“It is not the strongest of the species that survives, nor the most intelligent that survives. It is the one that is the most adaptable to change.”- Charles Darwin
Space Invaders Infinity Gene starts on well-trodden ground. The familiar phalanx of pixelated aliens start their monotonous monochromatic march across the screen as your ship cowers behind its barriers... and then everything changes. Forever. The above Charles Darwin quote flashes across the screen as the traditional formula evolves into something entirely new.
Infinity Gene isn't just an incremental update of a classic franchise. Gaming history is full of cynical attempts at milking a title with a coat of paint masking ancient game mechanics, but this is an entirely new take on the experience. It's a bullet hell shooter with smooth responsive movement and a crisp visual style that mixes the original visuals with stylish vector graphics. The classic feel is still intact, but the core gameplay is brand new and more dynamic than most shooters I've played in recent years. And I've played a lot of shoot 'em ups. Enemy fleets and mid-bosses pour onto the screen in unpredictable formations, requiring players to pull off pinpoint manoeuvres and pay constant attention to the action.
Infinity Gene doesn't just shift up the gameplay once; rather, the core mechanics constantly change in surprising ways. Scoring points in any gametype gradually evolves both the ship, enemies and the level design. These mutations include the ability to move freely around the screen rather than a single plane, different weapons, an increased lives count, bonus levels and even shifts in the colour palette; so by continually improving and changing the experience, players simply don't have the chance to get bored or complacent. Not only that, but these upgrades are persistent and can be both earned and used in any game mode. You rarely see replayability like this on XBLA or PSN, let alone in a SHMUP.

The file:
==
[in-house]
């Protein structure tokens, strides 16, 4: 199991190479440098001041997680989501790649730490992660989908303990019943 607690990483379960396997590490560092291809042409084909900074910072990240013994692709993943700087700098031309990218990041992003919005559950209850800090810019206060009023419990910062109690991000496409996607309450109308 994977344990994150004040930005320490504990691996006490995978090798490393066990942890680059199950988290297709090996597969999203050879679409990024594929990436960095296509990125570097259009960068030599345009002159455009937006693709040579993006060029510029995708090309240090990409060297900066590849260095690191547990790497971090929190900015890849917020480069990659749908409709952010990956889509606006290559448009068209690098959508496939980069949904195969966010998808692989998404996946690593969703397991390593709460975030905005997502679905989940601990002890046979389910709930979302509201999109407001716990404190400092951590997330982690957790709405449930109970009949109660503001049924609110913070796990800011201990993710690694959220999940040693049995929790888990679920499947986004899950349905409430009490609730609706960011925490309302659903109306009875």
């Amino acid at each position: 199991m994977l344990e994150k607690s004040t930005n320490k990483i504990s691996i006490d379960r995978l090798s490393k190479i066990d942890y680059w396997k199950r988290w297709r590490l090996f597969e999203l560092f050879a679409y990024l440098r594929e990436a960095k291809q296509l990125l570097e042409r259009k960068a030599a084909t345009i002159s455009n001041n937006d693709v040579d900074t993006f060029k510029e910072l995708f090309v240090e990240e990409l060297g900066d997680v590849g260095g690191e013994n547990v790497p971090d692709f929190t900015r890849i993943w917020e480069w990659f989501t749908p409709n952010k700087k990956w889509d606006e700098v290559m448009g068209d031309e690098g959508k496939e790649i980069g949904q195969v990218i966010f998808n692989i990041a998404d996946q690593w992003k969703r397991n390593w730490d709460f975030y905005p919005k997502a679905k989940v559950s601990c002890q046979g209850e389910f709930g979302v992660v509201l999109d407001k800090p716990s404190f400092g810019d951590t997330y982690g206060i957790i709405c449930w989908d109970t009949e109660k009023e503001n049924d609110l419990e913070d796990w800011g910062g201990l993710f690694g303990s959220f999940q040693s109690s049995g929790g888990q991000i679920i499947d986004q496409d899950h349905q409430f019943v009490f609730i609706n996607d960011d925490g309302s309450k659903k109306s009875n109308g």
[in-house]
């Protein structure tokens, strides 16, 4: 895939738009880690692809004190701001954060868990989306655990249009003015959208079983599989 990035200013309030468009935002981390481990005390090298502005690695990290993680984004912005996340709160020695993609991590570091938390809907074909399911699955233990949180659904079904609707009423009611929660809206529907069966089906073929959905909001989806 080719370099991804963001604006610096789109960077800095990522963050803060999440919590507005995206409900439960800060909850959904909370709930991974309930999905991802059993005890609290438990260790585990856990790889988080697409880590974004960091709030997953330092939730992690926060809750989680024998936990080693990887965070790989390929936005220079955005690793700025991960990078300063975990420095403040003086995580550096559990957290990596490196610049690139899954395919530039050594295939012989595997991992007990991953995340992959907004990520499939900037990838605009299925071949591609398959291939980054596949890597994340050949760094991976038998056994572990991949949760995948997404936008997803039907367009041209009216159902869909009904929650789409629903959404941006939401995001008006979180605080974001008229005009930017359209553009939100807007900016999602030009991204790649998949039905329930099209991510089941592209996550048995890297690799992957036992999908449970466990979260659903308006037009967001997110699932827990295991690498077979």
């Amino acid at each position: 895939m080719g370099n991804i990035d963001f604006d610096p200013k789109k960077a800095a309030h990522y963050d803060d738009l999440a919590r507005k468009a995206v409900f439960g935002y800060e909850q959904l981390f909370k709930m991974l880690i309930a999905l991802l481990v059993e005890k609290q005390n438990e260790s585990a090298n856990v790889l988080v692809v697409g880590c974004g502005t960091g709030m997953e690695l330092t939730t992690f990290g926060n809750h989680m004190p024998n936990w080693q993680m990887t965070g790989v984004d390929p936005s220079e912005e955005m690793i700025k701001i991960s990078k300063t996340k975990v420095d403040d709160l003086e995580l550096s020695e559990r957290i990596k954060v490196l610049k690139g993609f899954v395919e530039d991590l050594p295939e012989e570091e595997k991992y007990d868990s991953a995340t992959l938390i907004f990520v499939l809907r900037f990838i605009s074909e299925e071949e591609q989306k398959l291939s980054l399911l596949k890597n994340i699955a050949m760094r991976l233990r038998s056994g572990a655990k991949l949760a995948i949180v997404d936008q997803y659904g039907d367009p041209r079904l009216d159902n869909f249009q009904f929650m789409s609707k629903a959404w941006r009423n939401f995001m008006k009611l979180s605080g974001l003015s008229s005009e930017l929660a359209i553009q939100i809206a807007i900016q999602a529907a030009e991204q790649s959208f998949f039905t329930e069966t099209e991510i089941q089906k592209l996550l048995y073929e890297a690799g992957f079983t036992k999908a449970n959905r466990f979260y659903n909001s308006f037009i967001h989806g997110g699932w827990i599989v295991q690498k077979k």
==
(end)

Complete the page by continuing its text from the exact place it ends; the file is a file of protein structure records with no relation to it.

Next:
As mentioned before, Infinity Gene features an eyecatching art style that utilises the original sprites with some incredidbly smooth vector graphics and dynamic backdrops. Some would consider it churlish to suggest that IG resembles a latter-day Rez... but hell. It does. The level of visual feedback and strobe effects occasionally becomes headache-inducing, but on the whole it's a unique and beautiful feast for the senses.
A 99 level Challenge Mode and a procedurally-generated music playback feature provide yet more bang for your buck. In fact, it's extremely difficult to fault Taito's latest effort... though it's important to take the following disclaimer into account: Infinity Gene is hardcore. Both the difficulty curve and visual feedback are designed for veteran SHMUP fans with retinas of iron and reflexes honed by years of arcade abuse, and casual gamers will soon find themselves overwhelmed.
- Spot-on shooter mechanics that are constantly evolving
- Persistent ship and weapon evolutions are extremely addictive
- Campaign, challenge mode, bonus levels and music mode provide serious value
- Visual overload can occasionally be too much even for veterans
- Some enemy formations are incredibly cheap
- Multiplayer would have been nice
The Short Version: Space Invaders Infinity Gene is an intense work of twisted genius that will put players through the wringer and spit them out shivering yet genuinely enriched. The graphical style may prove too manic for extended sessions, but the quality and quantity of the experience still proves that Taito's classic franchise can pack a punch today.